If you’re thinking about raising a glass of red wine this evening, you may want to hold the toast to a healthy heart. Depending on which studies you’ve read, that is.
Last week, a prominent researcher from the University of Connecticut was found guilty of falsifying nearly a decade of scientific research. The main focus of his work was the link between heart health and a chemical that is found in red wine.
Dr. Dipak K. Das is a professor of surgery, and Director of the Cardiovascular Research Centre at the University of Connecticut. The bulk of Das’ research focused on the chemical resveratrol. Found in the skin of red grapes, resveratrol is widely thought to have antioxidant properties.
The research conducted by Das and colleagues promoted the idea that resveratrol, taken through moderate consumption of red wine, was linked to a healthy cardiovascular system and overall longevity.
Das has been charged with nearly 150 counts of data falsification and fabrication.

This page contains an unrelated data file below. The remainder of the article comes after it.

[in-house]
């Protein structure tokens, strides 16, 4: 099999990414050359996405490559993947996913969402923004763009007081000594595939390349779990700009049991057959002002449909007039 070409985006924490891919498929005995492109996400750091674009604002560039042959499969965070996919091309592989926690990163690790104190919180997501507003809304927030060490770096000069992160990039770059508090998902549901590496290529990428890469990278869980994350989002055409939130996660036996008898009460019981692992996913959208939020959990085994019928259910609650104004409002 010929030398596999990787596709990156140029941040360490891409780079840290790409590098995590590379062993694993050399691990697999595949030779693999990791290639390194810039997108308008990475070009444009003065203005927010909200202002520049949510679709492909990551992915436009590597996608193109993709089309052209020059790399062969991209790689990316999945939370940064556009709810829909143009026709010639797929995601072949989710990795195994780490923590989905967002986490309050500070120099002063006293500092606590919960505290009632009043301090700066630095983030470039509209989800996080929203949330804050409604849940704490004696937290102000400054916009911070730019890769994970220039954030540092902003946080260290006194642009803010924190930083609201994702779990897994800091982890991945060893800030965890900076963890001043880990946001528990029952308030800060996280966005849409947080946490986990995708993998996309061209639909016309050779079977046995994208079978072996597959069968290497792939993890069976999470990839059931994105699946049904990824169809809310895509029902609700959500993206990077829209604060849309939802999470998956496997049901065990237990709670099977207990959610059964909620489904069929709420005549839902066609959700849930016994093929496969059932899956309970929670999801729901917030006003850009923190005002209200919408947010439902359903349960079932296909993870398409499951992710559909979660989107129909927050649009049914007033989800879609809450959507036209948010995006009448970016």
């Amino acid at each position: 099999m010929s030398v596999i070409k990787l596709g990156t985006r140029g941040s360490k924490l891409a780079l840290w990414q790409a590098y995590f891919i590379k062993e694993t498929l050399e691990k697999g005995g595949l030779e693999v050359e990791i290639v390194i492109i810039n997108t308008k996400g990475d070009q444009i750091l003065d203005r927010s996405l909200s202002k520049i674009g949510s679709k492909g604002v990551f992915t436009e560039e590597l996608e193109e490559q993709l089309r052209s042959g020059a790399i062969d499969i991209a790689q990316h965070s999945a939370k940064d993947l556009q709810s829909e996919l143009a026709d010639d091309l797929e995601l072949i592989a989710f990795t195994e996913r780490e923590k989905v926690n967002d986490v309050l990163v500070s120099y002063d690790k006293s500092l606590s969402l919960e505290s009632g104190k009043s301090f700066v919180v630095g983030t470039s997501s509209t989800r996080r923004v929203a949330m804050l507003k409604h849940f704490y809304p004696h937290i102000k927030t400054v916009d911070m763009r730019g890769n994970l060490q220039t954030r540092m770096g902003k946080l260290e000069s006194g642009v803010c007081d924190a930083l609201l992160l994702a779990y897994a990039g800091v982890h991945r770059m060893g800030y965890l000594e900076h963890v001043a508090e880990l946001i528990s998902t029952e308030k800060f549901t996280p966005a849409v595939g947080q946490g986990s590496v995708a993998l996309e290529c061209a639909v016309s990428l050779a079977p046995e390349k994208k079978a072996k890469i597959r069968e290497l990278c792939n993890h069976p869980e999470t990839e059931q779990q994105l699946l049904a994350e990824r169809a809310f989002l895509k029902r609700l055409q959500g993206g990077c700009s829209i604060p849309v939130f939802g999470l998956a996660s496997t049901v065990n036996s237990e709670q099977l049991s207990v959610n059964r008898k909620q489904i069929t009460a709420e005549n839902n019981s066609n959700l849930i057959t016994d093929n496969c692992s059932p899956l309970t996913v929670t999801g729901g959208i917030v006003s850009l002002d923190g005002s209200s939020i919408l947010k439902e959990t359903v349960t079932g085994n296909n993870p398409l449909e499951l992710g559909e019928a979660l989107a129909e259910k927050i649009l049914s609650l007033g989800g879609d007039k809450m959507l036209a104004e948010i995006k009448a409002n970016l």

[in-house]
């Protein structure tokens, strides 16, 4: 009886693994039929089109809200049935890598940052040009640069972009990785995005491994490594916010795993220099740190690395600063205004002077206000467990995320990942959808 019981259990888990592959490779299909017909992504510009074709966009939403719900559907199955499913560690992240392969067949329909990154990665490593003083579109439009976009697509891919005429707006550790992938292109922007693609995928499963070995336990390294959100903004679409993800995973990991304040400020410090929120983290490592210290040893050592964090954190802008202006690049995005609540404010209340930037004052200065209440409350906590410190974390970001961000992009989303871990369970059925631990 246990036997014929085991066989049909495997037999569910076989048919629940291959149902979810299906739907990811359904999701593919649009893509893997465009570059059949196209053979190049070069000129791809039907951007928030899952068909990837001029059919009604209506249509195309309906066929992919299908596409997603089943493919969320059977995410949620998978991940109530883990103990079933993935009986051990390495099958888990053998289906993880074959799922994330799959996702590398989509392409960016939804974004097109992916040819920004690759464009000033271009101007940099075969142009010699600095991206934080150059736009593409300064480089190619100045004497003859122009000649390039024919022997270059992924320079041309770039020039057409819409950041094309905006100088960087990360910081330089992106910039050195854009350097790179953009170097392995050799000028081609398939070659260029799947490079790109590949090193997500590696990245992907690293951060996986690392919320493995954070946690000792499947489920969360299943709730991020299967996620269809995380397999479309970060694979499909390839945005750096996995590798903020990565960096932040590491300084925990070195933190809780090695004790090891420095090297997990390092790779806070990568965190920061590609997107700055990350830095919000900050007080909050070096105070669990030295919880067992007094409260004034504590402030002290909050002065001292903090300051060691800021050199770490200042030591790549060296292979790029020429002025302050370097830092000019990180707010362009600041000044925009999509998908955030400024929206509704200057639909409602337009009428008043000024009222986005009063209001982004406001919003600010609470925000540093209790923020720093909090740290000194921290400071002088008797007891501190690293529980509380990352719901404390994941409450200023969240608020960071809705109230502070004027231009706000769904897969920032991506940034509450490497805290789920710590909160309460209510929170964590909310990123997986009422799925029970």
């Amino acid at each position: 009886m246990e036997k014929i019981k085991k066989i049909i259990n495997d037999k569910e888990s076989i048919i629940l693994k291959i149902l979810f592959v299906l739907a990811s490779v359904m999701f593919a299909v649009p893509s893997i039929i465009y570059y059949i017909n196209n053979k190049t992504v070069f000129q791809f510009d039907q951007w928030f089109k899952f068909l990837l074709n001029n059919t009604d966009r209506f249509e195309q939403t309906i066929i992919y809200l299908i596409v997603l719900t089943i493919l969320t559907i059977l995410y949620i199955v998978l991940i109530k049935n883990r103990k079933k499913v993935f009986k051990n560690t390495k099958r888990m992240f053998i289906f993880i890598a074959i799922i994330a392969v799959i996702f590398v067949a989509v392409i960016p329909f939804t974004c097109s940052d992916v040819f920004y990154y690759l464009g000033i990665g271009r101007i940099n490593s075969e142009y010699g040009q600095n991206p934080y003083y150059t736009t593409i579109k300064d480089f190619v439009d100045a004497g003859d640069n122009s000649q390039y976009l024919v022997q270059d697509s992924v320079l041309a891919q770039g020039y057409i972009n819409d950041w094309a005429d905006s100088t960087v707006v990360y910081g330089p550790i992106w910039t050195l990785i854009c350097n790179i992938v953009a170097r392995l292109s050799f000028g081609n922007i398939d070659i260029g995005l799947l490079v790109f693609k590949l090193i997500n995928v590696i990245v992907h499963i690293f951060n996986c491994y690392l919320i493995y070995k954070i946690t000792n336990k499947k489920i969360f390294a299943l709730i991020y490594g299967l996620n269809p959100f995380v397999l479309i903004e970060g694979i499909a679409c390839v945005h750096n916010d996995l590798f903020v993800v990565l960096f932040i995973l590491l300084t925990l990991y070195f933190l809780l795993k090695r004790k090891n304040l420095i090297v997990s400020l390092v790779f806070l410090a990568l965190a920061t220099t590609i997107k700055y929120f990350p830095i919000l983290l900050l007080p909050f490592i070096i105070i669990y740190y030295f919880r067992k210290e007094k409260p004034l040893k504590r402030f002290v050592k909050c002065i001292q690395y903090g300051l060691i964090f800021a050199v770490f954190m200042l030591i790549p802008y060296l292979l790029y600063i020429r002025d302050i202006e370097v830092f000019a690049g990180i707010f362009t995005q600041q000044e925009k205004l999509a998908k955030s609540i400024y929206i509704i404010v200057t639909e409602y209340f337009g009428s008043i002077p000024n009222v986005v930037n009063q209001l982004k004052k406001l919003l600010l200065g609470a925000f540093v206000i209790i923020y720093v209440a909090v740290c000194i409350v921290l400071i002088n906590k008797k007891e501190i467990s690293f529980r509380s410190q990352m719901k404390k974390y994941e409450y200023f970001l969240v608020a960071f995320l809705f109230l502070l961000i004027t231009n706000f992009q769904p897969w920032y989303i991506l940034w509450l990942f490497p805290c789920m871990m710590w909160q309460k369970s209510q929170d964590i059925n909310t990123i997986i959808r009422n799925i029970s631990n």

In more than 20 papers produced since 2002, there is evidence that Das’ team used imaging software to manipulate lab results. This, in turn, changed the outcome of the studies.
The University is working to remediate the situation, which includes removing Das of his current positions and titles. It also requires informing scientific journals of the false data.
Clearing the records of all falsified data will be difficult, as the papers in question have been cited and referenced by many researchers in the last decade.
Despite the scope of research that this investigation will impact, there have been unrelated studies that discuss the health benefits of resveratrol.
Though you may not have to dump out that merlot, remember to enjoy in moderation, and incorporate other heart-healthy behaviours.
Leigha Benford is the Today's Science intern at Science North, covering the most up-to-date events in science and technology.